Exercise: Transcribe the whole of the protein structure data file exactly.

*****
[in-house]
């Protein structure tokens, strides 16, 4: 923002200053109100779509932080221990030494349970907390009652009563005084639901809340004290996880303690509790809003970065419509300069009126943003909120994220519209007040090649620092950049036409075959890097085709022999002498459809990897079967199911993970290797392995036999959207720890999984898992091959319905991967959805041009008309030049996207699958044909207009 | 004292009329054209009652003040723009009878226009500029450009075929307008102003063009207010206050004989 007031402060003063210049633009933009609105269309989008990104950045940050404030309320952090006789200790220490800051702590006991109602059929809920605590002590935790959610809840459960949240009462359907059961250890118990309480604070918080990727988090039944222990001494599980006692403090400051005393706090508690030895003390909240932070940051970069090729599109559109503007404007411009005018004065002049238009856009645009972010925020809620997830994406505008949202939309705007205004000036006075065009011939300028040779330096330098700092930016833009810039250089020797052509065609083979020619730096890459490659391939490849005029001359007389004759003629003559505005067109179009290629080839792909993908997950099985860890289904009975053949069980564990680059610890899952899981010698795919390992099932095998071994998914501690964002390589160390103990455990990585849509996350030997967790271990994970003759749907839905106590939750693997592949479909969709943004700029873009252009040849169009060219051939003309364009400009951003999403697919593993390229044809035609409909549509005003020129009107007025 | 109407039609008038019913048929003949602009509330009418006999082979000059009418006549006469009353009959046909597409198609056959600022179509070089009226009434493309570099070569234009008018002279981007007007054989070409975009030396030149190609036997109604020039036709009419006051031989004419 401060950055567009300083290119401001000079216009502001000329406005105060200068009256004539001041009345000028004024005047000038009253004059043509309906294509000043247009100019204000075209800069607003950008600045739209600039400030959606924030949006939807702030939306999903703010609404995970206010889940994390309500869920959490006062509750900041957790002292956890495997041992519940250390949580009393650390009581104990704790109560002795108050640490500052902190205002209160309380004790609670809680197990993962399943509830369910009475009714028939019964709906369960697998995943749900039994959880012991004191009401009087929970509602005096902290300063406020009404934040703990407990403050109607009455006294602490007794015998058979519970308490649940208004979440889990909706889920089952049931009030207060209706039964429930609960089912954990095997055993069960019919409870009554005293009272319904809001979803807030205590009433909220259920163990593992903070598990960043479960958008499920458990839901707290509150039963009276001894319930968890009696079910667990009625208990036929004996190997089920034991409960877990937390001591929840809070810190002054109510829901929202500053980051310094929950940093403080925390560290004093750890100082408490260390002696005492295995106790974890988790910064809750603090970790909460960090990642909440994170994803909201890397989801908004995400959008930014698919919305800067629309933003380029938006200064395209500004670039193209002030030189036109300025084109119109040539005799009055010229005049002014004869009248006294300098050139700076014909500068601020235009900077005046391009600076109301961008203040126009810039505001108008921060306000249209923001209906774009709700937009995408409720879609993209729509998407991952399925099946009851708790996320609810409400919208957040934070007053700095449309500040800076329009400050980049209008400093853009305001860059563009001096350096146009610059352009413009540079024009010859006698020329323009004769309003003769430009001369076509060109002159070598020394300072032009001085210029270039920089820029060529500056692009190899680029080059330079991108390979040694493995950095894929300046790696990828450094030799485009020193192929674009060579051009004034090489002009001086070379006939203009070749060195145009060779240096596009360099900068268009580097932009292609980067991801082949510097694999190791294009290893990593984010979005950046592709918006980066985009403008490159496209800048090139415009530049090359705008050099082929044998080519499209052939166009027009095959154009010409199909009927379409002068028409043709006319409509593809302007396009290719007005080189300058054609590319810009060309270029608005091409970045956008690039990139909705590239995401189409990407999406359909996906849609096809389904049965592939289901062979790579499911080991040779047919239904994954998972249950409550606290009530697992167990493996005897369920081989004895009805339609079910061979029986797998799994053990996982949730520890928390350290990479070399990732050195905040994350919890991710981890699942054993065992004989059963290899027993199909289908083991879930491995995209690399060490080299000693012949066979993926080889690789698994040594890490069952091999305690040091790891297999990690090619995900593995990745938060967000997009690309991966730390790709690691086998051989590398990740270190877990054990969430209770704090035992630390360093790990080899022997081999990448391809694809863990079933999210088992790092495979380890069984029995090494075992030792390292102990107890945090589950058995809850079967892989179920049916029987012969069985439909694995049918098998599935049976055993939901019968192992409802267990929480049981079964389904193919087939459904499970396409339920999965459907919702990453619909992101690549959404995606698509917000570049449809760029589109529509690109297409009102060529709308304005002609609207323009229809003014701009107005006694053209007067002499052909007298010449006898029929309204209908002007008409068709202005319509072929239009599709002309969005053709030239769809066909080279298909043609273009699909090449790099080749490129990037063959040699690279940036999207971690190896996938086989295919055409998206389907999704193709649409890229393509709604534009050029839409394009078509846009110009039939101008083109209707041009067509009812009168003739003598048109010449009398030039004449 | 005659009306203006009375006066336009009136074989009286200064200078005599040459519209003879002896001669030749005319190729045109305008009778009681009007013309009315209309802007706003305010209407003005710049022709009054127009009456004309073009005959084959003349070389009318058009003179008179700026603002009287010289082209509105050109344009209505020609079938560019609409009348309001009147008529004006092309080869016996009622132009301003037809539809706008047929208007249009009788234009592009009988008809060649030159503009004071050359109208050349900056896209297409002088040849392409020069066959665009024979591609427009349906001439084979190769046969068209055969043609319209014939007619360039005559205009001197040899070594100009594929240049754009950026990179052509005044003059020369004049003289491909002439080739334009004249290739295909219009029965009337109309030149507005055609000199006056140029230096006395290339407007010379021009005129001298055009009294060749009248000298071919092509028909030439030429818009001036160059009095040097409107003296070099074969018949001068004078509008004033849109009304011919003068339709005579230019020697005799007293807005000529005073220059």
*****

[in-house]
């Protein structure tokens, strides 16, 4: 923002200053109100779509932080221990030494349970907390009652009563005084639901809340004290996880303690509790809003970065419509300069009126943003909120994220519209007040090649620092950049036409075959890097085709022999002498459809990897079967199911993970290797392995036999959207720890999984898992091959319905991967959805041009008309030049996207699958044909207009 | 004292009329054209009652003040723009009878226009500029450009075929307008102003063009207010206050004989 007031402060003063210049633009933009609105269309989008990104950045940050404030309320952090006789200790220490800051702590006991109602059929809920605590002590935790959610809840459960949240009462359907059961250890118990309480604070918080990727988090039944222990001494599980006692403090400051005393706090508690030895003390909240932070940051970069090729599109559109503007404007411009005018004065002049238009856009645009972010925020809620997830994406505008949202939309705007205004000036006075065009011939300028040779330096330098700092930016833009810039250089020797052509065609083979020619730096890459490659391939490849005029001359007389004759003629003559505005067109179009290629080839792909993908997950099985860890289904009975053949069980564990680059610890899952899981010698795919390992099932095998071994998914501690964002390589160390103990455990990585849509996350030997967790271990994970003759749907839905106590939750693997592949479909969709943004700029873009252009040849169009060219051939003309364009400009951003999403697919593993390229044809035609409909549509005003020129009107007025 | 109407039609008038019913048929003949602009509330009418006999082979000059009418006549006469009353009959046909597409198609056959600022179509070089009226009434493309570099070569234009008018002279981007007007054989070409975009030396030149190609036997109604020039036709009419006051031989004419 401060950055567009300083290119401001000079216009502001000329406005105060200068009256004539001041009345000028004024005047000038009253004059043509309906294509000043247009100019204000075209800069607003950008600045739209600039400030959606924030949006939807702030939306999903703010609404995970206010889940994390309500869920959490006062509750900041957790002292956890495997041992519940250390949580009393650390009581104990704790109560002795108050640490500052902190205002209160309380004790609670809680197990993962399943509830369910009475009714028939019964709906369960697998995943749900039994959880012991004191009401009087929970509602005096902290300063406020009404934040703990407990403050109607009455006294602490007794015998058979519970308490649940208004979440889990909706889920089952049931009030207060209706039964429930609960089912954990095997055993069960019919409870009554005293009272319904809001979803807030205590009433909220259920163990593992903070598990960043479960958008499920458990839901707290509150039963009276001894319930968890009696079910667990009625208990036929004996190997089920034991409960877990937390001591929840809070810190002054109510829901929202500053980051310094929950940093403080925390560290004093750890100082408490260390002696005492295995106790974890988790910064809750603090970790909460960090990642909440994170994803909201890397989801908004995400959008930014698919919305800067629309933003380029938006200064395209500004670039193209002030030189036109300025084109119109040539005799009055010229005049002014004869009248006294300098050139700076014909500068601020235009900077005046391009600076109301961008203040126009810039505001108008921060306000249209923001209906774009709700937009995408409720879609993209729509998407991952399925099946009851708790996320609810409400919208957040934070007053700095449309500040800076329009400050980049209008400093853009305001860059563009001096350096146009610059352009413009540079024009010859006698020329323009004769309003003769430009001369076509060109002159070598020394300072032009001085210029270039920089820029060529500056692009190899680029080059330079991108390979040694493995950095894929300046790696990828450094030799485009020193192929674009060579051009004034090489002009001086070379006939203009070749060195145009060779240096596009360099900068268009580097932009292609980067991801082949510097694999190791294009290893990593984010979005950046592709918006980066985009403008490159496209800048090139415009530049090359705008050099082929044998080519499209052939166009027009095959154009010409199909009927379409002068028409043709006319409509593809302007396009290719007005080189300058054609590319810009060309270029608005091409970045956008690039990139909705590239995401189409990407999406359909996906849609096809389904049965592939289901062979790579499911080991040779047919239904994954998972249950409550606290009530697992167990493996005897369920081989004895009805339609079910061979029986797998799994053990996982949730520890928390350290990479070399990732050195905040994350919890991710981890699942054993065992004989059963290899027993199909289908083991879930491995995209690399060490080299000693012949066979993926080889690789698994040594890490069952091999305690040091790891297999990690090619995900593995990745938060967000997009690309991966730390790709690691086998051989590398990740270190877990054990969430209770704090035992630390360093790990080899022997081999990448391809694809863990079933999210088992790092495979380890069984029995090494075992030792390292102990107890945090589950058995809850079967892989179920049916029987012969069985439909694995049918098998599935049976055993939901019968192992409802267990929480049981079964389904193919087939459904499970396409339920999965459907919702990453619909992101690549959404995606698509917000570049449809760029589109529509690109297409009102060529709308304005002609609207323009229809003014701009107005006694053209007067002499052909007298010449006898029929309204209908002007008409068709202005319509072929239009599709002309969005053709030239769809066909080279298909043609273009699909090449790099080749490129990037063959040699690279940036999207971690190896996938086989295919055409998206389907999704193709649409890229393509709604534009050029839409394009078509846009110009039939101008083109209707041009067509009812009168003739003598048109010449009398030039004449 | 005659009306203006009375006066336009009136074989009286200064200078005599040459519209003879002896001669030749005319190729045109305008009778009681009007013309009315209309802007706003305010209407003005710049022709009054127009009456004309073009005959084959003349070389009318058009003179008179700026603002009287010289082209509105050109344009209505020609079938560019609409009348309001009147008529004006092309080869016996009622132009301003037809539809706008047929208007249009009788234009592009009988008809060649030159503009004071050359109208050349900056896209297409002088040849392409020069066959665009024979591609427009349906001439084979190769046969068209055969043609319209014939007619360039005559205009001197040899070594100009594929240049754009950026990179052509005044003059020369004049003289491909002439080739334009004249290739295909219009029965009337109309030149507005055609000199006056140029230096006395290339407007010379021009005129001298055009009294060749009248000298071919092509028909030439030429818009001036160059009095040097409107003296070099074969018949001068004078509008004033849109009304011919003068339709005579230019020697005799007293807005000529005073220059």